The political ecology of water commercialization in Kenya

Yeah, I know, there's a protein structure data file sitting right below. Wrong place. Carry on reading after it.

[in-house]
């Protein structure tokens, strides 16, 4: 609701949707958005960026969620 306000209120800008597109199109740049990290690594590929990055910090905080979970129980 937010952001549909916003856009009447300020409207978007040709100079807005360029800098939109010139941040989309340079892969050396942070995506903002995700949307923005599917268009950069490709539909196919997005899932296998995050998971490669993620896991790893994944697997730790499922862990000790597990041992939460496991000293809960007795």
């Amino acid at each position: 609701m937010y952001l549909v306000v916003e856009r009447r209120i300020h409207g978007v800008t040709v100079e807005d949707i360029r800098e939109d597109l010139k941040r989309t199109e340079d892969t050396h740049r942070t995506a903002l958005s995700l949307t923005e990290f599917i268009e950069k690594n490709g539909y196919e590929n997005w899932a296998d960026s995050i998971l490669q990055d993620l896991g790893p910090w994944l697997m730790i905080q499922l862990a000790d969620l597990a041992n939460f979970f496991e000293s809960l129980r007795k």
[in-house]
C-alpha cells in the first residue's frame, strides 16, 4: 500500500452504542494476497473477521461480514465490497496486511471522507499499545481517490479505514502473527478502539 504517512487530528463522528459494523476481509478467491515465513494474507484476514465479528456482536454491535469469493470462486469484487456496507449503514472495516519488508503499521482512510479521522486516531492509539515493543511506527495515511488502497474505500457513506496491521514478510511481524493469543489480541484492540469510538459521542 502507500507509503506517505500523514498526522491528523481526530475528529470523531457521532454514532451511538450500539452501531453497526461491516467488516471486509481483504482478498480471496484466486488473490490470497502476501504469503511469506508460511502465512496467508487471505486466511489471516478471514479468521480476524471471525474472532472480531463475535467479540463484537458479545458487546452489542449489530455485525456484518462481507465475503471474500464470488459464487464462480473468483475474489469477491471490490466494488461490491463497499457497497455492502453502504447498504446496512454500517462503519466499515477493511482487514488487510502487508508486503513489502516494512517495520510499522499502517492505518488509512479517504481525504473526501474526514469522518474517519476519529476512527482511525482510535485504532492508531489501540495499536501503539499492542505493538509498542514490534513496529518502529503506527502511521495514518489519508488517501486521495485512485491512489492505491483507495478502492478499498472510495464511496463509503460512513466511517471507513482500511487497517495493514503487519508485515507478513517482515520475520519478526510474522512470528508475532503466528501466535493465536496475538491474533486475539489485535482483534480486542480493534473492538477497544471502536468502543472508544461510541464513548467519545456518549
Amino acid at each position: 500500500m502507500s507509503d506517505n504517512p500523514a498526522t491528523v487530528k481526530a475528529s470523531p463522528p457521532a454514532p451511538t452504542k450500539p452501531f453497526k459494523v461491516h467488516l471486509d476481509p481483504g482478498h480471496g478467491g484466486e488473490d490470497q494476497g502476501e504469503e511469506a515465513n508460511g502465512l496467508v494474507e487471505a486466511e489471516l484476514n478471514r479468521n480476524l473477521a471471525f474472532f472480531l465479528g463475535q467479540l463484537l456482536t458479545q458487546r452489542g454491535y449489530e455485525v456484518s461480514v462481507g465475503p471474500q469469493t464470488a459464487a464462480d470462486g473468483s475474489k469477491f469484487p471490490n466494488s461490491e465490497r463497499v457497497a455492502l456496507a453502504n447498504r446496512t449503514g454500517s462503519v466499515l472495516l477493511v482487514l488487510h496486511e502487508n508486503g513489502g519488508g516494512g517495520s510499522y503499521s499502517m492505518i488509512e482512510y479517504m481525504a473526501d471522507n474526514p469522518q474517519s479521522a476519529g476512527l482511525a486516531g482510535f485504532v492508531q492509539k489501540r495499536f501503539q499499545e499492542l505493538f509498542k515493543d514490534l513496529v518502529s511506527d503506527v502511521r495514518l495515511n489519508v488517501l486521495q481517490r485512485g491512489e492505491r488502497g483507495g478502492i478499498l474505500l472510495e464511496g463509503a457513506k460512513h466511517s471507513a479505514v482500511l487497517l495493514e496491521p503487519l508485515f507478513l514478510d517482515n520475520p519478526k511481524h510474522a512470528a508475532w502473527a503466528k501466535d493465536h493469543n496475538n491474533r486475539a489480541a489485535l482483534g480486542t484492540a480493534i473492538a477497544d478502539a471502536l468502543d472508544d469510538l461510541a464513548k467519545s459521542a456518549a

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Water is an essential commodity for human life. It is also a political and environmental good. The latter attribute makes it a suitable candidate for analysis in the context of political ecology. This is what this paper does for Kenya's transitory period of water reforms. This paper considers conceptual issues concerning political ecology before proceeding to the empirical analysis. At the empirical stage, it discusses the actors, their interests and actions in the reform process. In this case, the state emerges as a predominant actor whose interest is only to consolidate its ownership and control of water resources and infrastructure to the detriment of other actors and legitimate reform objectives such as service improvement, efficiency, sustainability, conservation and inclusiveness.